A lot was achieved up front when the President pushed for passage of the American Recovery and Investment Act of 2009. The bill included grants and tax incentives for efficiency and renewables production and research, smart grid development, and low-emissions vehicles. The Obama administration has continued to press continuing incentives for renewables and efficiency. The Environmental Protection Agency has not yet implemented any standards for large stationary sources of climate pollution that have any significant impact, but the new vehicle standards will have an impact. Expectations for EPA, however, remain much higher than for the rest of the Obama administration, and we still hold out hope for climate pollution standards to be strengthened on both vehicles and stationary sources.
So far, we can’t put a number on how much less climate pollution the world will see because of the Obama administration. We can say that the US goal of 17% under 2005 levels by 2020 is so unambitious that it was possibly imminent before the President announced it. We can also say that the Obama administration may be doing as much to increase climate pollution through other measures.
Although the President has continued to call for the removal of fossil fuel subsidies, the reality is that his administration has been a great friend to coal, oil, and gas.
President Obama’s administration has decided to increase coal mining on public lands, for example in Wyoming where federal leases will allow mining of about 758 million tons of coal. Although some of this coal will definitely be burned in the US, the administration intends to use coal mining expansion to help meet its goal of doubling exports by 2014. So, although we will succeed at shutting down old coal-fired power plants in America, US coal can still contribute to as the largest global contributor to climate disruption.
In the first quarter of 2011, US exports of coal rose by 49% compared to the same quarter of 2010, amounting to 26.6 million short tons. This is the highest amount of coal exported since 1992 (when 27 million short tons were exported).
Similarly, if vehicles in America become more efficient, the plan seems to be to make sure the oil is burned anyway. 2011 was the first year in almost two decades when the US became a ‘net exporter of fuel’. In each day of February, the US exported 54,000 more barrels of petroleum than it imported. To add insult to injury, the Obama administration now appears bent on drilling in the Arctic which is more accessible to climate polluters because they’ve made the ice melt.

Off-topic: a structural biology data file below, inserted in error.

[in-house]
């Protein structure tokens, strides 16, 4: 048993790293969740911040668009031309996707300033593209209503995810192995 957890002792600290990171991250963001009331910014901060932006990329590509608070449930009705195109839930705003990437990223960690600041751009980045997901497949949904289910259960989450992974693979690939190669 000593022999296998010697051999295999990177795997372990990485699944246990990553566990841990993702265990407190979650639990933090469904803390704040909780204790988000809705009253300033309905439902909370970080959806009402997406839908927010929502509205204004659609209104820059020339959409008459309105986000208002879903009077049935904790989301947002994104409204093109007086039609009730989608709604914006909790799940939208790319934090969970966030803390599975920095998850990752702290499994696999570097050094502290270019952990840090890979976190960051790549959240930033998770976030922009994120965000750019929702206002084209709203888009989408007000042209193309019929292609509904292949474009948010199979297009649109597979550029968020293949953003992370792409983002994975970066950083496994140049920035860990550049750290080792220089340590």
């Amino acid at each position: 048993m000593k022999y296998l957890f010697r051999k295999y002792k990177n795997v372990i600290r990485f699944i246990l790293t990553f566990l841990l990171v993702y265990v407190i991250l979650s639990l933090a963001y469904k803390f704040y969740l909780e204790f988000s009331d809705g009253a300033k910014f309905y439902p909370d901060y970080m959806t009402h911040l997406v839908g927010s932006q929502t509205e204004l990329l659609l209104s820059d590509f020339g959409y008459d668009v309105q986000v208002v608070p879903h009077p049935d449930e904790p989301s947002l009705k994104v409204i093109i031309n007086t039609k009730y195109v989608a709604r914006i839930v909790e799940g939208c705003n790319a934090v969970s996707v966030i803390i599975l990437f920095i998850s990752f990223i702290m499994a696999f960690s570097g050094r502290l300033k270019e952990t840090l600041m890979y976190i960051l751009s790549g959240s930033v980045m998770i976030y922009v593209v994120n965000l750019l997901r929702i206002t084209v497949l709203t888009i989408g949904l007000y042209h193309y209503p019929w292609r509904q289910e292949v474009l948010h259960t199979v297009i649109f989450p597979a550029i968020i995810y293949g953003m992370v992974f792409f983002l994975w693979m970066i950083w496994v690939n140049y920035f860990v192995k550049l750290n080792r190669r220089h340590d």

An irony about the State Department initiative to reduce emissions of methane is the Global Shale Gas Initiative, and other efforts by the Obama administration, to push US methane (natural gas) abroad. There is a likelihood using shale gas for electricity leads to emissions as high as with coal, or higher. Shale gas that is liquified, transported, thousands of miles, and re-gasified I argue certainly has a higher carbon footprint than local coal.
It seems the general attitude among climate advocates has gone from glum to numb. To be fair, our despair about climate policy is fueled by the undying Republican platform that environmental ignorance and scorn are praiseworthy. There are also Democrats who have donned ignorant and scornful attitudes about climate disruption, but mostly their problem is letting Republicans spearhead the debate on climate. Climate disruption for the Obama White House seems to be viewed not as a real problem but a political problem.
Rachael Robson was a co-author of this blog.
The annual State of the Union address is political theater at its best--millions of Americans tune in to watch the big wigs schmooze, applaud the President in partisan waves and reveal the administration's platform for the rest of the year. Entertaining as it can be, the State of the Union also gives frustrating examples of who is successfully framing the national debates in our country. This year it was obvious that Big Oil, particularly the American Petroleum Institute (API), is forcing the U.S. to adopt it's narrow idea of America's "energy future."
In fact, the President of the United States sounded a lot like the self-appointed President of U.S. Energy--API president and CEO Jack Gerard. Compare one of Jack Gerard's key talking points from his recent "State of American Energy" address with a line from Obama's State of the Union speech last night (emphasis added):
GERARD: "We need all of our resources—oil and natural gas, coal, nuclear, wind, solar, biofuels and more."
OBAMA: "This country needs an all-out, all-of-the-above strategy that develops every available source of American energy - a strategy that's cleaner, cheaper, and full of new jobs."